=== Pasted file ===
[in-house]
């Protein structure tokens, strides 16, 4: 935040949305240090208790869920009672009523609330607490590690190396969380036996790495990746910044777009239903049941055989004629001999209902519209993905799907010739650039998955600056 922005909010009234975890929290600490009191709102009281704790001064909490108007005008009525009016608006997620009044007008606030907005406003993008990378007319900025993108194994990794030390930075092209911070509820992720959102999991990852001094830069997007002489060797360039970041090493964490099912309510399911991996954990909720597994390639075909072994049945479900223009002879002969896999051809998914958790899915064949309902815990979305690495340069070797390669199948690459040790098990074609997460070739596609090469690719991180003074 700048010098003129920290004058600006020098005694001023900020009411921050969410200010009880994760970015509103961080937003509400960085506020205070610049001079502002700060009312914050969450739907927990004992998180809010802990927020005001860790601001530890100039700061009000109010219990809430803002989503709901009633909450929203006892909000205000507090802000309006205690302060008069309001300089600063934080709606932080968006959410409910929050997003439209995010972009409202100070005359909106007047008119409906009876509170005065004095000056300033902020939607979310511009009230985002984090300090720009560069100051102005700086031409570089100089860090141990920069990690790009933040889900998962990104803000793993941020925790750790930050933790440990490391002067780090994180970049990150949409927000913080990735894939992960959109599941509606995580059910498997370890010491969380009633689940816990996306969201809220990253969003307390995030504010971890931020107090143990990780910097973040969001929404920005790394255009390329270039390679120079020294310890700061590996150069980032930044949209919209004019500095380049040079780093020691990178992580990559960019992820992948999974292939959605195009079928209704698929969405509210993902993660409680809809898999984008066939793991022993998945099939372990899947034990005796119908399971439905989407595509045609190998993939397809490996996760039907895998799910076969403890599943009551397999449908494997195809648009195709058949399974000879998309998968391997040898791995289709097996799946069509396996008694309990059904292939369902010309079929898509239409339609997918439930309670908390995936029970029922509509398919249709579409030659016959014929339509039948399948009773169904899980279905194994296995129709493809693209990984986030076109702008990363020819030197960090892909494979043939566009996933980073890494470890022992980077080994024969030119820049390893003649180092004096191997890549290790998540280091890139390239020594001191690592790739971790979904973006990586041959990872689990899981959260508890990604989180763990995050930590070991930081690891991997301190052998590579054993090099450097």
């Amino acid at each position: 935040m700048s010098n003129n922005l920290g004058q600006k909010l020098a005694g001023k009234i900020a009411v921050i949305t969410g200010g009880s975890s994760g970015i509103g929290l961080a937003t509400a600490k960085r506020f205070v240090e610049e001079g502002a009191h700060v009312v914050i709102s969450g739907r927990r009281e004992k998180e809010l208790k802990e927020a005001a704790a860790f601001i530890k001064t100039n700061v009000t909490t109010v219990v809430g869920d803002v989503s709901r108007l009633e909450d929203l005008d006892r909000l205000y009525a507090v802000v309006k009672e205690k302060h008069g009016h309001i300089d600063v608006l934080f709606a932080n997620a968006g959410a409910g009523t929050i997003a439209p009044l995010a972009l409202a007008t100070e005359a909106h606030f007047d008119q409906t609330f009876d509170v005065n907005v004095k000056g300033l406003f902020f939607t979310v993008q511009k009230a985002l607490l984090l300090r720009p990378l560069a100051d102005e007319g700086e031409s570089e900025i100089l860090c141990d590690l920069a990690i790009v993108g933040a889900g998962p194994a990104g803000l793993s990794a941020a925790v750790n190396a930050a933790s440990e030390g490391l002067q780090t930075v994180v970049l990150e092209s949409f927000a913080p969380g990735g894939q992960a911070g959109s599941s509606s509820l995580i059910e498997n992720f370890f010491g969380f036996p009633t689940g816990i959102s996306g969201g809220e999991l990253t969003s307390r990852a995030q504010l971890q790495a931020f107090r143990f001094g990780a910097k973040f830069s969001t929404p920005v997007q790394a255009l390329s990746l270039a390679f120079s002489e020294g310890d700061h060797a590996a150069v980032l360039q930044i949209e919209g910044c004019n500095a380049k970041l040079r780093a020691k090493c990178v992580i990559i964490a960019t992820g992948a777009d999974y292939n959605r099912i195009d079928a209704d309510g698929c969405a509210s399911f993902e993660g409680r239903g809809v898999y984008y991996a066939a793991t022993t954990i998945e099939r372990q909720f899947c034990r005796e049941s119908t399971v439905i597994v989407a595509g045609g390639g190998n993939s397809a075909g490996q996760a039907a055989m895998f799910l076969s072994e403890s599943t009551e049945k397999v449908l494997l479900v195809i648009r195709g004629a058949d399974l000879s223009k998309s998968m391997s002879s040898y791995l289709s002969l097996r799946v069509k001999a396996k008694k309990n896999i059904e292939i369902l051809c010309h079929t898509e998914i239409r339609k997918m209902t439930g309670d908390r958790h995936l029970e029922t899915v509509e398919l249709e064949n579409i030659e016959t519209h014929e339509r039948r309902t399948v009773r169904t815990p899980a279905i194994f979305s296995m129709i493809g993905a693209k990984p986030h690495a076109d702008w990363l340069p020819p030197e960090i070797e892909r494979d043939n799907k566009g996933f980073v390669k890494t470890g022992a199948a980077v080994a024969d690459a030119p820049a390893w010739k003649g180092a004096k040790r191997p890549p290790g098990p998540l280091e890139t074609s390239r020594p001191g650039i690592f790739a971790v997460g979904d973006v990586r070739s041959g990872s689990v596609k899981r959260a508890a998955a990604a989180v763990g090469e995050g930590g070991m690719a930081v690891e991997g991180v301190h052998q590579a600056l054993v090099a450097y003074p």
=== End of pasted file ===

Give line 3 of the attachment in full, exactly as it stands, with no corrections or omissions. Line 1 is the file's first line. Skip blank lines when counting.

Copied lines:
């Amino acid at each position: 935040m700048s010098n003129n922005l920290g004058q600006k909010l020098a005694g001023k009234i900020a009411v921050i949305t969410g200010g009880s975890s994760g970015i509103g929290l961080a937003t509400a600490k960085r506020f205070v240090e610049e001079g502002a009191h700060v009312v914050i709102s969450g739907r927990r009281e004992k998180e809010l208790k802990e927020a005001a704790a860790f601001i530890k001064t100039n700061v009000t909490t109010v219990v809430g869920d803002v989503s709901r108007l009633e909450d929203l005008d006892r909000l205000y009525a507090v802000v309006k009672e205690k302060h008069g009016h309001i300089d600063v608006l934080f709606a932080n997620a968006g959410a409910g009523t929050i997003a439209p009044l995010a972009l409202a007008t100070e005359a909106h606030f007047d008119q409906t609330f009876d509170v005065n907005v004095k000056g300033l406003f902020f939607t979310v993008q511009k009230a985002l607490l984090l300090r720009p990378l560069a100051d102005e007319g700086e031409s570089e900025i100089l860090c141990d590690l920069a990690i790009v993108g933040a889900g998962p194994a990104g803000l793993s990794a941020a925790v750790n190396a930050a933790s440990e030390g490391l002067q780090t930075v994180v970049l990150e092209s949409f927000a913080p969380g990735g894939q992960a911070g959109s599941s509606s509820l995580i059910e498997n992720f370890f010491g969380f036996p009633t689940g816990i959102s996306g969201g809220e999991l990253t969003s307390r990852a995030q504010l971890q790495a931020f107090r143990f001094g990780a910097k973040f830069s969001t929404p920005v997007q790394a255009l390329s990746l270039a390679f120079s002489e020294g310890d700061h060797a590996a150069v980032l360039q930044i949209e919209g910044c004019n500095a380049k970041l040079r780093a020691k090493c990178v992580i990559i964490a960019t992820g992948a777009d999974y292939n959605r099912i195009d079928a209704d309510g698929c969405a509210s399911f993902e993660g409680r239903g809809v898999y984008y991996a066939a793991t022993t954990i998945e099939r372990q909720f899947c034990r005796e049941s119908t399971v439905i597994v989407a595509g045609g390639g190998n993939s397809a075909g490996q996760a039907a055989m895998f799910l076969s072994e403890s599943t009551e049945k397999v449908l494997l479900v195809i648009r195709g004629a058949d399974l000879s223009k998309s998968m391997s002879s040898y791995l289709s002969l097996r799946v069509k001999a396996k008694k309990n896999i059904e292939i369902l051809c010309h079929t898509e998914i239409r339609k997918m209902t439930g309670d908390r958790h995936l029970e029922t899915v509509e398919l249709e064949n579409i030659e016959t519209h014929e339509r039948r309902t399948v009773r169904t815990p899980a279905i194994f979305s296995m129709i493809g993905a693209k990984p986030h690495a076109d702008w990363l340069p020819p030197e960090i070797e892909r494979d043939n799907k566009g996933f980073v390669k890494t470890g022992a199948a980077v080994a024969d690459a030119p820049a390893w010739k003649g180092a004096k040790r191997p890549p290790g098990p998540l280091e890139t074609s390239r020594p001191g650039i690592f790739a971790v997460g979904d973006v990586r070739s041959g990872s689990v596609k899981r959260a508890a998955a990604a989180v763990g090469e995050g930590g070991m690719a930081v690891e991997g991180v301190h052998q590579a600056l054993v090099a450097y003074p």